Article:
Responsibility for Human Rights and Humanitarian Law Violations in UN Peace Operations
Chapter 2: From impartiality to complicity? The evolution of UN peace operations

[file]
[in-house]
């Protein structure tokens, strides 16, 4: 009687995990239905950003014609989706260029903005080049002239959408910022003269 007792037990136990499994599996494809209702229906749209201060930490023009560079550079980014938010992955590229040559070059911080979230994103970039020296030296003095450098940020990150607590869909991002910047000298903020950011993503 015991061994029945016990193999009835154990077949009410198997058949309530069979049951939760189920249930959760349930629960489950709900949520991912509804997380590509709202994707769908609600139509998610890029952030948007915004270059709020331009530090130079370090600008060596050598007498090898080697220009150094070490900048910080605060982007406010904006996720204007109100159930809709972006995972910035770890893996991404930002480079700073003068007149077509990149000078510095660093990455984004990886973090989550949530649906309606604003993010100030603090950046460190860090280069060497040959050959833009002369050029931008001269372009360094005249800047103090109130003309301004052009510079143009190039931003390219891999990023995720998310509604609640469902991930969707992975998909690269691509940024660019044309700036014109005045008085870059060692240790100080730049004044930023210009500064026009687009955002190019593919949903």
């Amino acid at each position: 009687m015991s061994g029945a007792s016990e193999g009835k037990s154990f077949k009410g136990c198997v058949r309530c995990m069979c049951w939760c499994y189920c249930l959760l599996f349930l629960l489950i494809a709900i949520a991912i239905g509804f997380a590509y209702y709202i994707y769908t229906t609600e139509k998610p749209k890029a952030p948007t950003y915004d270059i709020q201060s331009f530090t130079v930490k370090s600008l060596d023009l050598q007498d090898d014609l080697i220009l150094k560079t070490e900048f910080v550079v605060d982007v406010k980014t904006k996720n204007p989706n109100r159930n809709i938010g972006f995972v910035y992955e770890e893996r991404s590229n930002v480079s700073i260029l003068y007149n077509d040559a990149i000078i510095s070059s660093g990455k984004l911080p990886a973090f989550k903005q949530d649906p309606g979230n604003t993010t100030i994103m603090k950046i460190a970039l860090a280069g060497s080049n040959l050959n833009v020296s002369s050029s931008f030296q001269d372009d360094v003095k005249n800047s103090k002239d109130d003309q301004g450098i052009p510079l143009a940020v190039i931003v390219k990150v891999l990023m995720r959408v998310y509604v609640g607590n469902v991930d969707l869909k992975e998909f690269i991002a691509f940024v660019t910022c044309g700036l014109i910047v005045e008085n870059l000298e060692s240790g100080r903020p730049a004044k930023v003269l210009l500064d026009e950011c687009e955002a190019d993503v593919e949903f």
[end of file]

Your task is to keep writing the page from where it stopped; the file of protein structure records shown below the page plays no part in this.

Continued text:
UN peace operations, that is multinational forces under the operational command of the UN, have evolved over the years. Contemporary ‘offensive and stabilization’ missions, tasked with the ‘extension of State authority’ in the midst of hostilities are much more complicity-prone than traditional peacekeeping. When the principle of impartiality is stretched, three types of complicit conduct may occur: strategic, operational and tactical. Offensive peace-enforcement UN missions may give rise to strategic complicity in two cases. First, when the UN peacekeepers provide operational and logistical support to the defense and security forces of the Host State. Second, when UN troops fail to use force to discharge their Chapter VII task to ensure ‘protection of civilians’ under threat of violence. UN peacekeepers routinely avoid the use of force because troop contributing countries (TCCs) often impose national caveats and introduce red cards holders with authority to veto on given tasks according to national directives.
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